Alhough Spanish, French and Chinese are still by far the most popular languages studied at Yale, increased interest that may be linked to the current political climate has resulted in a new competitor — Arabic.
Sustained growth in the number of students who sign up each year to learn Arabic has led to a new high in the number of introductory Arabic sections taught this semester, administrators said. The rise in enrollment has prompted a search by administrators for several new full-time language faculty members.
A total of 132 students are enrolled in Arabic-language courses this semester, with 66 enrolled in the introductory course, acting Arabic language coordinator Beatrice Gruendler said. While three sections of the introductory course were enough to accommodate all students in the past, a fourth section was added this year to provide for the increased numbers.
Near Eastern Languages and Civilizations Department Chair John Darnell said after noticing the increased enrollment this fall, the department received approval from the Provost's Office and launched a search for an additional lector who would start next academic year to accommodate current numbers and future growth.
Introductory lectors are currently teaching more than their designated course load of five or six courses each, which makes a clear case for an additional faculty member, Gruendler said.
"The demand for Arabic is so high that two of our lectors are teaching two term courses over and above their regular load," Gruendler said.
Next semester, Darnell said, the department plans to enter into discussions with the Provost's Office and the Center for Language Study about the possibility of hiring a permanent Arabic-language coordinator who would have part-time lector duties.
Darnell said although the largest growth has been at the introductory level, all Arabic sections have swelled over the years.
"The growth has been across the board," Darnell said. "We seem to have a large number of students who actually stay with the languages in NELC in general up into advanced levels."
Administrators attributed the growth to the increased recent focus on Middle Eastern politics and rising interest in the Arabic language as a complement to other scholarship — which Darnell said began prior to the Sept. 11 terrorist attacks.
"Those may have helped spur things, but it certainly wasn't the cause," Darnell said. "It wasn't like it was this languishing, almost dead, moribund program that got life breathed into it by the terrorist attacks."
Gruendler said the Arabic courses are also more popular now with students who want to use the language to do research for another field. She said students researching art history and Chinese history, for example, may find that both concentrations somewhat overlap with Arabic.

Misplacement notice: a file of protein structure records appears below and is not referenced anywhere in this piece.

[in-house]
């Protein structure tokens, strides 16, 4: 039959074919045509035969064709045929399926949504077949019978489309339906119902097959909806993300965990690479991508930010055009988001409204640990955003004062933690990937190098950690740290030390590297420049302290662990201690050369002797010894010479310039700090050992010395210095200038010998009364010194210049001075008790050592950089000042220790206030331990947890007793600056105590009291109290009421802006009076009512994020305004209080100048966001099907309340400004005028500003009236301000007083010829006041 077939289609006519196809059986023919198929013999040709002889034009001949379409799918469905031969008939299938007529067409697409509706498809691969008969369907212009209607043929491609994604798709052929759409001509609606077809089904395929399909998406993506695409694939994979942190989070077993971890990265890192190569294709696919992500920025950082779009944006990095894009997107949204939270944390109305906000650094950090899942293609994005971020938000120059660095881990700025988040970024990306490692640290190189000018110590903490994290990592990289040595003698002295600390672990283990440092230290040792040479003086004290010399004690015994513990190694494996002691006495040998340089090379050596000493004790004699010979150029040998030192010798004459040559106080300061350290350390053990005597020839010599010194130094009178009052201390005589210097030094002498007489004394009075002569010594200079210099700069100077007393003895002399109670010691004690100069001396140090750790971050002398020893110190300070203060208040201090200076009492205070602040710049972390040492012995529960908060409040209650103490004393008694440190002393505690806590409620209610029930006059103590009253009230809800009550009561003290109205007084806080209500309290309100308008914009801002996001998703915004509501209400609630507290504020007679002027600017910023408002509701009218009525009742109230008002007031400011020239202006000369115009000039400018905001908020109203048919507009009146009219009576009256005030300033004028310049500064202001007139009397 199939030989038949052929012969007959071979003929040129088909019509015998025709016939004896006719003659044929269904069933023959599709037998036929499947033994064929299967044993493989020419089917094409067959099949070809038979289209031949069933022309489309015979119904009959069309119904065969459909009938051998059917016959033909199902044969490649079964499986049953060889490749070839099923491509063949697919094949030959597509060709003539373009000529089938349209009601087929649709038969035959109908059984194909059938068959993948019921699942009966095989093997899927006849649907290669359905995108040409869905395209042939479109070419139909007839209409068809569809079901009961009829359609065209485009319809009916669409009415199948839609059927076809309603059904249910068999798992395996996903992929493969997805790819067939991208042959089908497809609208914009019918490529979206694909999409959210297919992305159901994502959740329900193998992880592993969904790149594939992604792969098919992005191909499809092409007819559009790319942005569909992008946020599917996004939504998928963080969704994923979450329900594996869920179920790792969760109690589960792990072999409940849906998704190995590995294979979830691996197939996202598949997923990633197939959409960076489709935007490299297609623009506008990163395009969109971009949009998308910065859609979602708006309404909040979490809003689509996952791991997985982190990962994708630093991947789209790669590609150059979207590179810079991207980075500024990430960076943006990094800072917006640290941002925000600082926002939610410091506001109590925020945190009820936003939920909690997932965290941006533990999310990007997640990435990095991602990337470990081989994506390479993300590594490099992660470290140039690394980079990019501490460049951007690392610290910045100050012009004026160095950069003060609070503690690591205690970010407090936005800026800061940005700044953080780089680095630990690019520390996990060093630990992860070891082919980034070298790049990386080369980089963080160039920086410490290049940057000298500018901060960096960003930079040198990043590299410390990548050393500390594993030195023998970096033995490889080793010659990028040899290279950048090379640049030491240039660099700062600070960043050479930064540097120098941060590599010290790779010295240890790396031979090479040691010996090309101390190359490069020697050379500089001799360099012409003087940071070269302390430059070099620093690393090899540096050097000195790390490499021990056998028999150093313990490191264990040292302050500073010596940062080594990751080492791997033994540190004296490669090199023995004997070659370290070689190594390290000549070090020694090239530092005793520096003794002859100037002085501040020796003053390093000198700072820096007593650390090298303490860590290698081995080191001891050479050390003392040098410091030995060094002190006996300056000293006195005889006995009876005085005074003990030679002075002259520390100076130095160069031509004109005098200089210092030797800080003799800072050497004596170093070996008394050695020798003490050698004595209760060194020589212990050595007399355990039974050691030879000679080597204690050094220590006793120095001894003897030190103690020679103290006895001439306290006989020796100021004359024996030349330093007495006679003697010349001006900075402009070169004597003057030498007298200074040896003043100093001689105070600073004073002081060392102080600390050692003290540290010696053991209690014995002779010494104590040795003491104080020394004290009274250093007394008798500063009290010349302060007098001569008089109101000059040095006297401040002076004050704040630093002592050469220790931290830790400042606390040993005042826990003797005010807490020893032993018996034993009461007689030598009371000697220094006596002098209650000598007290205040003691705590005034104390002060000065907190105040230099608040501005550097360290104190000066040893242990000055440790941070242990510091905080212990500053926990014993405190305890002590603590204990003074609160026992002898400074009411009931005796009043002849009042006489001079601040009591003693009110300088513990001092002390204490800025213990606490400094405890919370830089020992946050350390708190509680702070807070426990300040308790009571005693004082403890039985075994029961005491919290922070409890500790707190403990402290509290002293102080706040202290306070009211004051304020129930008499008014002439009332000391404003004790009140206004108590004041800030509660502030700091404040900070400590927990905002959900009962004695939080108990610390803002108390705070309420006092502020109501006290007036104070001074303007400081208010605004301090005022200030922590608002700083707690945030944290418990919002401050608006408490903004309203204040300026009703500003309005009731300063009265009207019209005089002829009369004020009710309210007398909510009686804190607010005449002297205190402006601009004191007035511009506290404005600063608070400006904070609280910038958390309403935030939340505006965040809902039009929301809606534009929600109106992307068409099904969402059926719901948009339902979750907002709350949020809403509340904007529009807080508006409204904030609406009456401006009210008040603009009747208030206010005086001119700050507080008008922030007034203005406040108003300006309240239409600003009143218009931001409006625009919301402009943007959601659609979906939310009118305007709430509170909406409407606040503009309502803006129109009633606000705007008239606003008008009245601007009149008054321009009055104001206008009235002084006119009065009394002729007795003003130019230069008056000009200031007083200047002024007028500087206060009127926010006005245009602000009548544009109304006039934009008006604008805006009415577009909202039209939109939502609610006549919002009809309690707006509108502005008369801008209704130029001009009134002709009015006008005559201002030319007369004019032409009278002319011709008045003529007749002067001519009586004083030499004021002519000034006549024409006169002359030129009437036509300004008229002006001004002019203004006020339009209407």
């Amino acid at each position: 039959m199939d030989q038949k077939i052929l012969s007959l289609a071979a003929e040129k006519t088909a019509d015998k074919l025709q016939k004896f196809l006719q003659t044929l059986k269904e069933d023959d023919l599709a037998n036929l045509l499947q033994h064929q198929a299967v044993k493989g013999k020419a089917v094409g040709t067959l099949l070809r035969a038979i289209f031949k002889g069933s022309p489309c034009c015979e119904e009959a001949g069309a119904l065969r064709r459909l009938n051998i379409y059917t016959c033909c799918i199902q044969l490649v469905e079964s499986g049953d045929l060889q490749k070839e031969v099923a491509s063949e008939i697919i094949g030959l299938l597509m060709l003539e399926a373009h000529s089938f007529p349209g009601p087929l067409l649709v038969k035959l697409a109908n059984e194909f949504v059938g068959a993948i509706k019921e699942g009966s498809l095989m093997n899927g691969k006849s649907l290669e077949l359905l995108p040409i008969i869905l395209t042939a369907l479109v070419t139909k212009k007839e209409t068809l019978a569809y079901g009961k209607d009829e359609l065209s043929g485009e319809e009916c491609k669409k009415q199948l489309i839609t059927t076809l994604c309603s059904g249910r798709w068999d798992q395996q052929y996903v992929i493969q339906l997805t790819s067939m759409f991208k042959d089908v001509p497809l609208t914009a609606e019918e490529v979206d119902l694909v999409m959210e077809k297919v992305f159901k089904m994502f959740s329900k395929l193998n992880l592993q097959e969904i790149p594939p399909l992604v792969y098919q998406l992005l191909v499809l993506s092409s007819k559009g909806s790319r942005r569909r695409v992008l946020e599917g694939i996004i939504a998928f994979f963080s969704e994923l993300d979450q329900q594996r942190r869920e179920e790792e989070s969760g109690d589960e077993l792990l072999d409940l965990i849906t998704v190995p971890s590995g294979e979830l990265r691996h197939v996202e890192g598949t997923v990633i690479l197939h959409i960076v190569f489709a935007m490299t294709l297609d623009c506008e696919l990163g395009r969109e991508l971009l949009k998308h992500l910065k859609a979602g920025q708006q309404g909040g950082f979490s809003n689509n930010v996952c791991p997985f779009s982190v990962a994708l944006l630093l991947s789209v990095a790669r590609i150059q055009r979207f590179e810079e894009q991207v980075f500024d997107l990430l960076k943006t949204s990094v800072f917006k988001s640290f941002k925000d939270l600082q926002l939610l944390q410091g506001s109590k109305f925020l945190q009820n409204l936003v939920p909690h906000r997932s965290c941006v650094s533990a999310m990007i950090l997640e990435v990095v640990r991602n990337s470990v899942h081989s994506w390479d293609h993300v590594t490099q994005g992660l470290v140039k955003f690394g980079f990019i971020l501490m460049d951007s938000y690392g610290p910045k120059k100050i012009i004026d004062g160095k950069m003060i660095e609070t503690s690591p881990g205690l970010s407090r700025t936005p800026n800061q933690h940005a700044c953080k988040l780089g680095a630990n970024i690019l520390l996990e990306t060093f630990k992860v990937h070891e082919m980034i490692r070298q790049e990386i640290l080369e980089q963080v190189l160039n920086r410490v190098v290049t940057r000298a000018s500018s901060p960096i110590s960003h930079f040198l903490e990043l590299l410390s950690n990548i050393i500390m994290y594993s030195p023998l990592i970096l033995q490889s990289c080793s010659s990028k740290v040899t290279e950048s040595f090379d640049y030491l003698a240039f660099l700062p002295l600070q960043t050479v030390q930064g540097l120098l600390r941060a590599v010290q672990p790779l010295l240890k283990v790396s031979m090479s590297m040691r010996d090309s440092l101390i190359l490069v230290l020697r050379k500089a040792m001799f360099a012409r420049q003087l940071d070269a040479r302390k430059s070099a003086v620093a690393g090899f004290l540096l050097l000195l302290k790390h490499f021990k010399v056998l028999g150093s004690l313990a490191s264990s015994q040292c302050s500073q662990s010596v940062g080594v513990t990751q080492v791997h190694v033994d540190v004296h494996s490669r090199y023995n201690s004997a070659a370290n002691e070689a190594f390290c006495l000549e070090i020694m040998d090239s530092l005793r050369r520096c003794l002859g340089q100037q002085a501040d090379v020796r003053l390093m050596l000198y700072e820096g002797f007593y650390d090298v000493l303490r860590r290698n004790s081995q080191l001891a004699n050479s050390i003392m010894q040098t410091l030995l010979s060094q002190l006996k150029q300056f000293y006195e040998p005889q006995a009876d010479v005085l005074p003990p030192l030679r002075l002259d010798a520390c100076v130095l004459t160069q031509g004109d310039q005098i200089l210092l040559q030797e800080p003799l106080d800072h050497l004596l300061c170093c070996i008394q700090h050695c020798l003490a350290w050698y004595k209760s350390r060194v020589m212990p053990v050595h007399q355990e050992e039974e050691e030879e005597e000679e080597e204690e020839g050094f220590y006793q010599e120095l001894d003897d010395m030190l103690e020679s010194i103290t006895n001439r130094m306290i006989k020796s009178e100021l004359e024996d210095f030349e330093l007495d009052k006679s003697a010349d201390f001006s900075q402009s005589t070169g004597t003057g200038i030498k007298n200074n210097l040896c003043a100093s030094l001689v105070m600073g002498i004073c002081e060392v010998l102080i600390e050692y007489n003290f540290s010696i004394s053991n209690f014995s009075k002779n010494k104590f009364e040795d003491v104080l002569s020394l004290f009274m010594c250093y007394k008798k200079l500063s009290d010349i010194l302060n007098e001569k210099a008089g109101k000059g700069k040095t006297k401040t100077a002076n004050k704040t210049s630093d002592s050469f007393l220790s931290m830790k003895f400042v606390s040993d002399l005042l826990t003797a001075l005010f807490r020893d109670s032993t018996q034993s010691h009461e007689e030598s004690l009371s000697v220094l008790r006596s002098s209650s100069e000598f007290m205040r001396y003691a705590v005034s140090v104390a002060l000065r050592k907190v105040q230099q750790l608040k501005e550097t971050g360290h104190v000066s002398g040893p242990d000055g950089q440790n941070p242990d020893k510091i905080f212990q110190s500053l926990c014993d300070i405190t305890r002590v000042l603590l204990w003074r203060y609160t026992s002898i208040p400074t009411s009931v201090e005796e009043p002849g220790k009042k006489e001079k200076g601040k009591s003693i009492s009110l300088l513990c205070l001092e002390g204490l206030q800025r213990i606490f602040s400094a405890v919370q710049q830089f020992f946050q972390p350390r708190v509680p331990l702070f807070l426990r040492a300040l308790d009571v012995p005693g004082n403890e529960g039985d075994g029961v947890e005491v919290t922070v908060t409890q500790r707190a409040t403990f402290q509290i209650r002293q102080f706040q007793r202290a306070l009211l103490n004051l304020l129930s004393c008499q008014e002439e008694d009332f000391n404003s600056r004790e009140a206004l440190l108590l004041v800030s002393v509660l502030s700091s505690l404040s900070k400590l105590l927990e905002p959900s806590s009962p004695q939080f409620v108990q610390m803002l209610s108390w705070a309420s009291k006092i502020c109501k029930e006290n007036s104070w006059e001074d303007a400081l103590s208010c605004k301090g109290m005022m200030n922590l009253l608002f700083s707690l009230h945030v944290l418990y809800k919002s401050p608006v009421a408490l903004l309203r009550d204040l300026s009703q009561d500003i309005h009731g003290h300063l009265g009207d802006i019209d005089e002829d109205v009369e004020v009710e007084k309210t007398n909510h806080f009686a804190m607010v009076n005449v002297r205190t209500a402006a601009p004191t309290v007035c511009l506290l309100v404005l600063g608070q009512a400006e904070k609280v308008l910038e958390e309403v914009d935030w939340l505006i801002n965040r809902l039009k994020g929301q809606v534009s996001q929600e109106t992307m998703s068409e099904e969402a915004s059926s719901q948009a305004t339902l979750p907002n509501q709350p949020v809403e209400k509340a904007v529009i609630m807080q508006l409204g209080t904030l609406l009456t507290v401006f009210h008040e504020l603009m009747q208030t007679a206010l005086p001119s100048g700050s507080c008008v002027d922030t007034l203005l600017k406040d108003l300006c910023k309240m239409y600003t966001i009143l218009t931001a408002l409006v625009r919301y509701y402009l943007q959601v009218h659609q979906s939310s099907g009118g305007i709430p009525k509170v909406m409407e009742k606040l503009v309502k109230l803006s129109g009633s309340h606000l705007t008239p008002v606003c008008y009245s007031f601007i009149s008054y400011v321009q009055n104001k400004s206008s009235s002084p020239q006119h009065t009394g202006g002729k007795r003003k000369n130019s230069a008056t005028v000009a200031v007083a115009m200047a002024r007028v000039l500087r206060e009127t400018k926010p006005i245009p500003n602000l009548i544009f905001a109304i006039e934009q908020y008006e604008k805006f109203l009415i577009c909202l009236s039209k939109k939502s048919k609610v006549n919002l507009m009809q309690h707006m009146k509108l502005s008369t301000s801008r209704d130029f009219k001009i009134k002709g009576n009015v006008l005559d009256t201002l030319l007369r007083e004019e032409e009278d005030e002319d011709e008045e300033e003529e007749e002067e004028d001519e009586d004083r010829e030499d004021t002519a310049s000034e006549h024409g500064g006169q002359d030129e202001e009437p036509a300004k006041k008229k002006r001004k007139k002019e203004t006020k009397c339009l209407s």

"Other departments have more and more now moved into subjects that deal somehow with Arabic," Gruendler said. "The growth of true interdisciplinarity makes people more open to Arabic."
The growth within Yale's NELC department mirrors national trends. The Modern Language Association reported in 2002 that Arabic enrollment had grown 92.5 percent since 1998 to a total of 10,584 students nationwide.
Dr. Shukri Abed, chairman of the Department of Languages and Regional Studies at the Middle East Institute, said in the last five years since the MLA report was released, the number of Arabic students has grown to just under 20,000.
But the rapid growth in the number of Arabic students, Abed said, is still not providing enough proficient Arabic speakers to meet the national demand for fluent speakers in scholarship and government.
"It's still not high enough in my view," he said. "I noticed a rise even before 9/11, but certainly 9/11 gave it a huge momentum, for negative reasons. Many people now want to be in the service to go to Iraq or to be in the CIA or various agencies of the government."
Abed and Yale administrators said national competition for Arabic instructors has grown more intense over the past few years because of the demand for instructors by the U.S. government. But Darnell said Yale's resources and convenient location on the East Coast make it less likely the University will have trouble attracting lectors.
Gruendler said the number of qualified Arabic lectors is still relatively small despite increased demand.
"Twenty institutions in this country look for the same kind of person, and there were not many produced of those," Gruendler said. "We stole one from Princeton [University]."
Undergraduate students currently enrolled in introductory Arabic said they think the language will prepare them for future careers in the Middle East.
Harry Etra '09 said studying Arabic complements his past study of Hebrew.
"I want to work on environmental issues in the Middle East," Etra said.
Jeremy Avins '10 said the increasing prominence of Arabic courses at Yale and nationwide illustrates the language's relevance.
"I think it demonstrates that people are seeing the Middle East as an extremely relevant but desperately understudied part of the world," Avins said. "Yale needs to catch up with the growing interest of the students."
Gruendler said she is pleased with the rise in enrollment in Arabic courses and thinks it represents a turning point for the image of the language at Yale.
"Sixty-six students will leave Yale having had one year of Arabic," Gruendler said. "That means a lot. Arabic has reached a critical mass in terms of now being a presence on campus."